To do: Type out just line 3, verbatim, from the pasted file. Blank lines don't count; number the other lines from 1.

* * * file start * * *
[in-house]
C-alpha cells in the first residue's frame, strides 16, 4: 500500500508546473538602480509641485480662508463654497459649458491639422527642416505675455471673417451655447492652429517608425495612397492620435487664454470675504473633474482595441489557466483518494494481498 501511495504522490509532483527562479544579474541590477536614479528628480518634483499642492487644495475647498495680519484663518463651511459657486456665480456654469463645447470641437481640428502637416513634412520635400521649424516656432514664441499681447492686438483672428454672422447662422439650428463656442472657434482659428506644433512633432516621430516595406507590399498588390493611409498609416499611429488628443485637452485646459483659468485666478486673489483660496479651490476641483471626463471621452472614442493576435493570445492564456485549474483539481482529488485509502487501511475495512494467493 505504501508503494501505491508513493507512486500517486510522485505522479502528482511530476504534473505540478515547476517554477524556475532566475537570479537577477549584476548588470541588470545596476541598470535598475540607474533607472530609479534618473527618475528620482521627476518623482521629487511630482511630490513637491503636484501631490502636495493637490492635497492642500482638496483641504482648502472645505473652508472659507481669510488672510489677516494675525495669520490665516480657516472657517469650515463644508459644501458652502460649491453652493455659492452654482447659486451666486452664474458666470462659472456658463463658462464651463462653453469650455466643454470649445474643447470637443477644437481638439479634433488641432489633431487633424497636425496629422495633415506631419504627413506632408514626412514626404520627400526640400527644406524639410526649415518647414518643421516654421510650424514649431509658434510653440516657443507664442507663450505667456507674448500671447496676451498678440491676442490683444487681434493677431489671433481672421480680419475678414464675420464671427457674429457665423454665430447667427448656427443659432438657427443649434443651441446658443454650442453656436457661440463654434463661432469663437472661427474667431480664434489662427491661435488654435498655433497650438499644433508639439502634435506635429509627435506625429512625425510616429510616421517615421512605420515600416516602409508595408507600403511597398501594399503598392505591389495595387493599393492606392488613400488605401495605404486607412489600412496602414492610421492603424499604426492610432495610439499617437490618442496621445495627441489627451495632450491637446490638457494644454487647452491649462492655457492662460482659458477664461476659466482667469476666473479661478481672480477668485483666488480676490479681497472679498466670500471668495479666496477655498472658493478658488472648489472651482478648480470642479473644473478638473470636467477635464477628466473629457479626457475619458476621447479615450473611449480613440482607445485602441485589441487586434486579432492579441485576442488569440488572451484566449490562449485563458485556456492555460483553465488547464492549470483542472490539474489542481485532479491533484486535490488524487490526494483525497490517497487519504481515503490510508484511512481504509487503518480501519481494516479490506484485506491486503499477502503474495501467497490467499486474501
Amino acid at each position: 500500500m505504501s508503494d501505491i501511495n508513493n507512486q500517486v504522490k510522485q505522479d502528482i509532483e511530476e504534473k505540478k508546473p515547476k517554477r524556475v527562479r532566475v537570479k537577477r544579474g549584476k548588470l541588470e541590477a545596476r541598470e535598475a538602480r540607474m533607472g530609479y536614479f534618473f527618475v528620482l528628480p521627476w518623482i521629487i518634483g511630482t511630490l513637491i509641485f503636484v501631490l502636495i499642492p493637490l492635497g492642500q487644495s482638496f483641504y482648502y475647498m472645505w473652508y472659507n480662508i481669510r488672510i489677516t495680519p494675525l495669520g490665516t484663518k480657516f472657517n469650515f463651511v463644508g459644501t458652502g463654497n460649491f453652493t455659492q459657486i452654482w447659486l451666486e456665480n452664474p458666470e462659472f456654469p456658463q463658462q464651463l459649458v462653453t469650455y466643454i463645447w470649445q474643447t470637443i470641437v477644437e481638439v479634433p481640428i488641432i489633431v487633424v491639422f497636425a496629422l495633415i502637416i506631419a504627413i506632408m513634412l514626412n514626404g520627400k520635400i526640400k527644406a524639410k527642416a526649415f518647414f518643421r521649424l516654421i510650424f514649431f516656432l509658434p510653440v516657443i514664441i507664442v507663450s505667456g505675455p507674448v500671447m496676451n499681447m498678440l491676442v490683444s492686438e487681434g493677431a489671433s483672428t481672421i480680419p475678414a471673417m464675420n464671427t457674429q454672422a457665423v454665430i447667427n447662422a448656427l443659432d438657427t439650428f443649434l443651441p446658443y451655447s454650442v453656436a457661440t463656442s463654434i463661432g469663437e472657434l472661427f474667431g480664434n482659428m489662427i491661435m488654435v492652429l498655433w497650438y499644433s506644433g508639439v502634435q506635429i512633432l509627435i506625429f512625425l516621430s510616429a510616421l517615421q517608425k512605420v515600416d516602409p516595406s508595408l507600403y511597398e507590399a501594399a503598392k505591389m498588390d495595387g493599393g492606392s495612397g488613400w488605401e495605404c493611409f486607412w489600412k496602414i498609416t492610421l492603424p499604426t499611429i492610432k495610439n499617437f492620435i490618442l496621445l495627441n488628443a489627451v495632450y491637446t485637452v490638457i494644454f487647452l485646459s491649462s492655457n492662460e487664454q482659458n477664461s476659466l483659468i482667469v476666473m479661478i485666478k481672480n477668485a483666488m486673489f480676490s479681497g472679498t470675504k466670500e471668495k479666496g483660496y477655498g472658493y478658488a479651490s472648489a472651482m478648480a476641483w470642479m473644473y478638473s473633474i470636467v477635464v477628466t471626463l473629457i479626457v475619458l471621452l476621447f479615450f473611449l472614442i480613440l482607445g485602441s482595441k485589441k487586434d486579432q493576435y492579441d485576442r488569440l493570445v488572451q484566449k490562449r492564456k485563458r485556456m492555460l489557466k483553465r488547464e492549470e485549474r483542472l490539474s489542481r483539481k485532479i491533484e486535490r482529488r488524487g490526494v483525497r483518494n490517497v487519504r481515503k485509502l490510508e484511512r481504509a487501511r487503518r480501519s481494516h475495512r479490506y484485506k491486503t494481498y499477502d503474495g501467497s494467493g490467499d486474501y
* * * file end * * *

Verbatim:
Amino acid at each position: 500500500m505504501s508503494d501505491i501511495n508513493n507512486q500517486v504522490k510522485q505522479d502528482i509532483e511530476e504534473k505540478k508546473p515547476k517554477r524556475v527562479r532566475v537570479k537577477r544579474g549584476k548588470l541588470e541590477a545596476r541598470e535598475a538602480r540607474m533607472g530609479y536614479f534618473f527618475v528620482l528628480p521627476w518623482i521629487i518634483g511630482t511630490l513637491i509641485f503636484v501631490l502636495i499642492p493637490l492635497g492642500q487644495s482638496f483641504y482648502y475647498m472645505w473652508y472659507n480662508i481669510r488672510i489677516t495680519p494675525l495669520g490665516t484663518k480657516f472657517n469650515f463651511v463644508g459644501t458652502g463654497n460649491f453652493t455659492q459657486i452654482w447659486l451666486e456665480n452664474p458666470e462659472f456654469p456658463q463658462q464651463l459649458v462653453t469650455y466643454i463645447w470649445q474643447t470637443i470641437v477644437e481638439v479634433p481640428i488641432i489633431v487633424v491639422f497636425a496629422l495633415i502637416i506631419a504627413i506632408m513634412l514626412n514626404g520627400k520635400i526640400k527644406a524639410k527642416a526649415f518647414f518643421r521649424l516654421i510650424f514649431f516656432l509658434p510653440v516657443i514664441i507664442v507663450s505667456g505675455p507674448v500671447m496676451n499681447m498678440l491676442v490683444s492686438e487681434g493677431a489671433s483672428t481672421i480680419p475678414a471673417m464675420n464671427t457674429q454672422a457665423v454665430i447667427n447662422a448656427l443659432d438657427t439650428f443649434l443651441p446658443y451655447s454650442v453656436a457661440t463656442s463654434i463661432g469663437e472657434l472661427f474667431g480664434n482659428m489662427i491661435m488654435v492652429l498655433w497650438y499644433s506644433g508639439v502634435q506635429i512633432l509627435i506625429f512625425l516621430s510616429a510616421l517615421q517608425k512605420v515600416d516602409p516595406s508595408l507600403y511597398e507590399a501594399a503598392k505591389m498588390d495595387g493599393g492606392s495612397g488613400w488605401e495605404c493611409f486607412w489600412k496602414i498609416t492610421l492603424p499604426t499611429i492610432k495610439n499617437f492620435i490618442l496621445l495627441n488628443a489627451v495632450y491637446t485637452v490638457i494644454f487647452l485646459s491649462s492655457n492662460e487664454q482659458n477664461s476659466l483659468i482667469v476666473m479661478i485666478k481672480n477668485a483666488m486673489f480676490s479681497g472679498t470675504k466670500e471668495k479666496g483660496y477655498g472658493y478658488a479651490s472648489a472651482m478648480a476641483w470642479m473644473y478638473s473633474i470636467v477635464v477628466t471626463l473629457i479626457v475619458l471621452l476621447f479615450f473611449l472614442i480613440l482607445g485602441s482595441k485589441k487586434d486579432q493576435y492579441d485576442r488569440l493570445v488572451q484566449k490562449r492564456k485563458r485556456m492555460l489557466k483553465r488547464e492549470e485549474r483542472l490539474s489542481r483539481k485532479i491533484e486535490r482529488r488524487g490526494v483525497r483518494n490517497v487519504r481515503k485509502l490510508e484511512r481504509a487501511r487503518r480501519s481494516h475495512r479490506y484485506k491486503t494481498y499477502d503474495g501467497s494467493g490467499d486474501y